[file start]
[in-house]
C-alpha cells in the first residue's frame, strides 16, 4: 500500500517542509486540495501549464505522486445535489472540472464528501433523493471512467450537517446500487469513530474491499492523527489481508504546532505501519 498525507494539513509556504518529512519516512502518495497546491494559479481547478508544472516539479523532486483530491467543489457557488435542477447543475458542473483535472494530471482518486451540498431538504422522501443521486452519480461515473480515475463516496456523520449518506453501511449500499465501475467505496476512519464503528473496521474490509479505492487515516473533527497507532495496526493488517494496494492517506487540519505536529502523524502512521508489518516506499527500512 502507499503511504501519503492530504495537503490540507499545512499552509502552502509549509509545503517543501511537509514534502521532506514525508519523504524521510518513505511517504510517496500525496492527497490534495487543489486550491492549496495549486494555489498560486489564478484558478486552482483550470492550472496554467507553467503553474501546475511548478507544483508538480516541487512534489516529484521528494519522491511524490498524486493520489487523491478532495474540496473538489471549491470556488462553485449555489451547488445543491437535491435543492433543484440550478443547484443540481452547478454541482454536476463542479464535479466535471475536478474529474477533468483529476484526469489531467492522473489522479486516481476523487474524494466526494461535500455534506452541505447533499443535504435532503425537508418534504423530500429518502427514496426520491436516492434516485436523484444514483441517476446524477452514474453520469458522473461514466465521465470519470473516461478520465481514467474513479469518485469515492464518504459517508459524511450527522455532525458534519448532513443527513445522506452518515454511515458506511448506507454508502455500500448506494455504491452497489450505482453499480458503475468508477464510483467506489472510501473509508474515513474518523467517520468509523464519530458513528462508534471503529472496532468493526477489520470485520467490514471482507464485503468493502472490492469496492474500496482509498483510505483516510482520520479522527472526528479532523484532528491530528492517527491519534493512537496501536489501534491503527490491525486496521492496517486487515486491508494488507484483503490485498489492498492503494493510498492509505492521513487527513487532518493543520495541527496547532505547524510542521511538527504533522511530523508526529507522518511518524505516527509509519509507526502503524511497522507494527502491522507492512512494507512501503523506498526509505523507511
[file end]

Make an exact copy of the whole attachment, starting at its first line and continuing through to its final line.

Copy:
[in-house]
C-alpha cells in the first residue's frame, strides 16, 4: 500500500517542509486540495501549464505522486445535489472540472464528501433523493471512467450537517446500487469513530474491499492523527489481508504546532505501519 498525507494539513509556504518529512519516512502518495497546491494559479481547478508544472516539479523532486483530491467543489457557488435542477447543475458542473483535472494530471482518486451540498431538504422522501443521486452519480461515473480515475463516496456523520449518506453501511449500499465501475467505496476512519464503528473496521474490509479505492487515516473533527497507532495496526493488517494496494492517506487540519505536529502523524502512521508489518516506499527500512 502507499503511504501519503492530504495537503490540507499545512499552509502552502509549509509545503517543501511537509514534502521532506514525508519523504524521510518513505511517504510517496500525496492527497490534495487543489486550491492549496495549486494555489498560486489564478484558478486552482483550470492550472496554467507553467503553474501546475511548478507544483508538480516541487512534489516529484521528494519522491511524490498524486493520489487523491478532495474540496473538489471549491470556488462553485449555489451547488445543491437535491435543492433543484440550478443547484443540481452547478454541482454536476463542479464535479466535471475536478474529474477533468483529476484526469489531467492522473489522479486516481476523487474524494466526494461535500455534506452541505447533499443535504435532503425537508418534504423530500429518502427514496426520491436516492434516485436523484444514483441517476446524477452514474453520469458522473461514466465521465470519470473516461478520465481514467474513479469518485469515492464518504459517508459524511450527522455532525458534519448532513443527513445522506452518515454511515458506511448506507454508502455500500448506494455504491452497489450505482453499480458503475468508477464510483467506489472510501473509508474515513474518523467517520468509523464519530458513528462508534471503529472496532468493526477489520470485520467490514471482507464485503468493502472490492469496492474500496482509498483510505483516510482520520479522527472526528479532523484532528491530528492517527491519534493512537496501536489501534491503527490491525486496521492496517486487515486491508494488507484483503490485498489492498492503494493510498492509505492521513487527513487532518493543520495541527496547532505547524510542521511538527504533522511530523508526529507522518511518524505516527509509519509507526502503524511497522507494527502491522507492512512494507512501503523506498526509505523507511